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Watching her sister compete at the London Olympics put Brooklyn Moors on the road to Tokyo

When Brooklyn Moors competes at the Tokyo Olympics this summer she actually will be attending her second Olympic Games. The Cambridge, Ont., native watched from the crowd at the 2012 London Games as her older sister Victoria contributed to Canada’s best-ever fifth-place finish in the team event. 


Watching her sister compete at the London Olympics put Brooklyn Moors on the road to Tokyo

“It’s something I’ll never forget,” says the 20-year-old Moors, who trains at Dynamo Gymnastics with coach Denis Vachon. “I really enjoyed the feeling of being in an event like that, it’s so inspiring. I think it left a mark on me.”

Moors knew the journey her sister had travelled to become an Olympic athlete and understood the road that lay ahead for her.

“We were always training together when we were young,” said Moors. “It was difficult. For me, it was more just watching her go through the process, watching her experiences leading up to it and how amazing it was when she went. And even after, what an achievement it really was.

“Just watching her really set a spark.”

Inspired by her sister, Moors has competed at three World Championships and won the floor exercise gold medal at both the 2019 Pan American Games and 2017 Pan American Championships, but has never lost sight of her Olympic goal.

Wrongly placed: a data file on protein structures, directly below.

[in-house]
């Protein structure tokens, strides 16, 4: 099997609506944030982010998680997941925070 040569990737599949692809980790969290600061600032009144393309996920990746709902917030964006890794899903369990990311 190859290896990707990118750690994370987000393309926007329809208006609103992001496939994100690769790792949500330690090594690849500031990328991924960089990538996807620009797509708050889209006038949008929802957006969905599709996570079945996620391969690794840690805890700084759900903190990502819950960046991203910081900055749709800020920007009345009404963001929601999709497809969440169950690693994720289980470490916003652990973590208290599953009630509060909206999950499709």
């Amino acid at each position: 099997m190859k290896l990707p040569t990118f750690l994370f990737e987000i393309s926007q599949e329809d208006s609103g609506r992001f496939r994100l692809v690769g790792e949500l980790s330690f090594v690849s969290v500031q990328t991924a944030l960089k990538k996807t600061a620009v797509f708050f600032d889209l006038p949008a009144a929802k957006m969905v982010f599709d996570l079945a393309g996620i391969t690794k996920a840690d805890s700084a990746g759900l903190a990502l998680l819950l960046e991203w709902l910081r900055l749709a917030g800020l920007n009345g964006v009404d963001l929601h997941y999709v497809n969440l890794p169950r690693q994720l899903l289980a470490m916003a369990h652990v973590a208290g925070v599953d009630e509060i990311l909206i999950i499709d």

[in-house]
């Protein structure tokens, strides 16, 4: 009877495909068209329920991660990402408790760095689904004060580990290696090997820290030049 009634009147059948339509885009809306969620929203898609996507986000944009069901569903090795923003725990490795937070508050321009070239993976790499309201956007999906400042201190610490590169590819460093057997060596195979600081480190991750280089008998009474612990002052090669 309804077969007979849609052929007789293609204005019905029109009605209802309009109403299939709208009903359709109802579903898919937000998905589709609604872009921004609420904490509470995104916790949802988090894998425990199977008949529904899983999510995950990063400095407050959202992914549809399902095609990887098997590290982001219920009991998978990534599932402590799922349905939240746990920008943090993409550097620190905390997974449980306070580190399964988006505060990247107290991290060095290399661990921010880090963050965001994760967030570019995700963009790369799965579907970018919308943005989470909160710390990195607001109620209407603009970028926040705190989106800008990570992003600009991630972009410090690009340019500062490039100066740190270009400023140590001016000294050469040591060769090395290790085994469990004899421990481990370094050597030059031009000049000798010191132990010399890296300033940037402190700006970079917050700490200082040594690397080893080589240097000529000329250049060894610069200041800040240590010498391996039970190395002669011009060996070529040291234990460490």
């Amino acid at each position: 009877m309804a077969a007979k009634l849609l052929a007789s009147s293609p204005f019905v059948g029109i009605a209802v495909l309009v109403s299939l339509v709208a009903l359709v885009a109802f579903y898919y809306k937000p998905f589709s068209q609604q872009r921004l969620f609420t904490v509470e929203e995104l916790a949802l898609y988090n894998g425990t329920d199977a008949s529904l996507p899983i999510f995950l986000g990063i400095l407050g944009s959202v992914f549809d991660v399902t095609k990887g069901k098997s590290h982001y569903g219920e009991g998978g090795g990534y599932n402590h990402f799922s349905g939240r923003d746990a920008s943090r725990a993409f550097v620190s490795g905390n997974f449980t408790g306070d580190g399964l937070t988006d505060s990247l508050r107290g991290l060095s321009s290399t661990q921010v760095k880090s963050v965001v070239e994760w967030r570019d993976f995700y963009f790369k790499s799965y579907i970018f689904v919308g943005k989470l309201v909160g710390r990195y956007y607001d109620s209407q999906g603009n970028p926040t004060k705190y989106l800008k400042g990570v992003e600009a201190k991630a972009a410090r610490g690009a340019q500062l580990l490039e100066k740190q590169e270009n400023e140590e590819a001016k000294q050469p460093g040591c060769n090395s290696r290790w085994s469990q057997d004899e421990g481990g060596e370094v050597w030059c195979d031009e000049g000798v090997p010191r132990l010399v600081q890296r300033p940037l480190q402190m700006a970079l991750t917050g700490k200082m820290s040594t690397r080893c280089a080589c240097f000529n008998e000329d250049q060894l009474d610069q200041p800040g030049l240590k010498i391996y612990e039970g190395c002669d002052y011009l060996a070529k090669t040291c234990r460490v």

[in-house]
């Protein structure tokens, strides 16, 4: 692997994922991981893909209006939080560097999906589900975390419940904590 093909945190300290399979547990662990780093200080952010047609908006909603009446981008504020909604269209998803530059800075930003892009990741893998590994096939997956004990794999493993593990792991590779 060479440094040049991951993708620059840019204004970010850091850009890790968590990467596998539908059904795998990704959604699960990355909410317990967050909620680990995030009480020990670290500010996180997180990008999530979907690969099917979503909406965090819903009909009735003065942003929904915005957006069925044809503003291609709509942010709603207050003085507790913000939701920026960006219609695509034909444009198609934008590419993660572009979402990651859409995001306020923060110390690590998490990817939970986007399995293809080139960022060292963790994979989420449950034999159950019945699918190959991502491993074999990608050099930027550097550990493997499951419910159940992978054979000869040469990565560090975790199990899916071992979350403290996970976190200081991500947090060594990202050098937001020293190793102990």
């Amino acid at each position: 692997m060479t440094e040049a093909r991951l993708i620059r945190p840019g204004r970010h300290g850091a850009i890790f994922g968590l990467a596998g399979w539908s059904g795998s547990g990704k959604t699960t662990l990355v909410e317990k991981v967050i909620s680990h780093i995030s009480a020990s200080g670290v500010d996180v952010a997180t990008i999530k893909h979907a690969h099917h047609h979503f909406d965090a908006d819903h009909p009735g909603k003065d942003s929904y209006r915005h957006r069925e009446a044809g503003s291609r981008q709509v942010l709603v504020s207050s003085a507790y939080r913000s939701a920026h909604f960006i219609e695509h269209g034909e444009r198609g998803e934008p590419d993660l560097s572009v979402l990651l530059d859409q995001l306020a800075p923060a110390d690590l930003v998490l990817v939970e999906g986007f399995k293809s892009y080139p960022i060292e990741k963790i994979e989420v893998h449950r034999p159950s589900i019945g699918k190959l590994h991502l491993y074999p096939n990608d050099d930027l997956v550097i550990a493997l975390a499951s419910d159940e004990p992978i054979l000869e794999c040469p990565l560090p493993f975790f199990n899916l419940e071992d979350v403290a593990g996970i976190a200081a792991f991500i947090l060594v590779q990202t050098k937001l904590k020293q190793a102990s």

“I’ve always wanted to go to the Olympics, even since I was super young,” she said. “After I got to watch her, it really set my mind on it. It was a hard process but that really encouraged me.”

Moors’ specialty is the floor exercise. At her first World Championships in 2017, she won the Longines Prize for Elegance and finished fifth in the finals in front of the Canadian crowd in Montreal.

“I didn’t have a lot of hard skills when I was young,” she said. “I just had to be really clean and worked on my execution and presentation. I learned how to perform.”

Like a mechanic tinkering on a race car, Moors is constantly fine-tuning and adjusting her routine.

“It takes a long time to make the routine in the first place, then pretty much every day we will change something,” she said.

Moors had planned to attend UCLA last fall on a gymnastics scholarship. When the COVID-19 pandemic struck, and the Tokyo Games were delayed a year, Moors decided to put school on hold to concentrate on training.

Things were further complicated by a back injury that sidelined her for eight months and kept her from training until March.

“Things turned upside down,” she said. “A lot did happen this year personally and physically. I really wasn’t sure if I’d be able to keep going. I was barely allowed to condition or anything.”

The back injury has now reached a point where it’s manageable.

“I get a lot of treatment so it’s doing much better,” she said.

“This year I’ve grown as a person, so it’s been a good year for growth.”

Moors’ Olympic dream will become a reality when she hits the floor at the Ariake Gymnastics Centre for the women’s artistic gymnastics qualifiers on July 25th. The artistic gymnastics competition will run until August 3rd. 

 

READ BROOKLYN’S BIO WITH FULL RESULTS HERE: http://gymcan.org/disciplines/womens-artistic-gymnastics/national-teams/brooklyn-moors